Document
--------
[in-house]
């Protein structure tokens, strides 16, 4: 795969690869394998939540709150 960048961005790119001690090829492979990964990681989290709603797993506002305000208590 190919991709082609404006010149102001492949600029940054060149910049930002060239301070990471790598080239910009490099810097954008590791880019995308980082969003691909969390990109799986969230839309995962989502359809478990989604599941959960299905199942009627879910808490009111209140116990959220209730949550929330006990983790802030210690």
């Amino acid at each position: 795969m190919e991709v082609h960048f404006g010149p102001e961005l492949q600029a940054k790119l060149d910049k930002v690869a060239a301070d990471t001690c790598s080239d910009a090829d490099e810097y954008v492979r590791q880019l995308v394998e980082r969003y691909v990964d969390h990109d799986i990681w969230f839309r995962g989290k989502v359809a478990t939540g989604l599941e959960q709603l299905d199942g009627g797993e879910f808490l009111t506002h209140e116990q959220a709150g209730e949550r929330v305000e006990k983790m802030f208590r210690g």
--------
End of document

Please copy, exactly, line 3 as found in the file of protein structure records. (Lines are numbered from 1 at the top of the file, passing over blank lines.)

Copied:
């Amino acid at each position: 795969m190919e991709v082609h960048f404006g010149p102001e961005l492949q600029a940054k790119l060149d910049k930002v690869a060239a301070d990471t001690c790598s080239d910009a090829d490099e810097y954008v492979r590791q880019l995308v394998e980082r969003y691909v990964d969390h990109d799986i990681w969230f839309r995962g989290k989502v359809a478990t939540g989604l599941e959960q709603l299905d199942g009627g797993e879910f808490l009111t506002h209140e116990q959220a709150g209730e949550r929330v305000e006990k983790m802030f208590r210690g």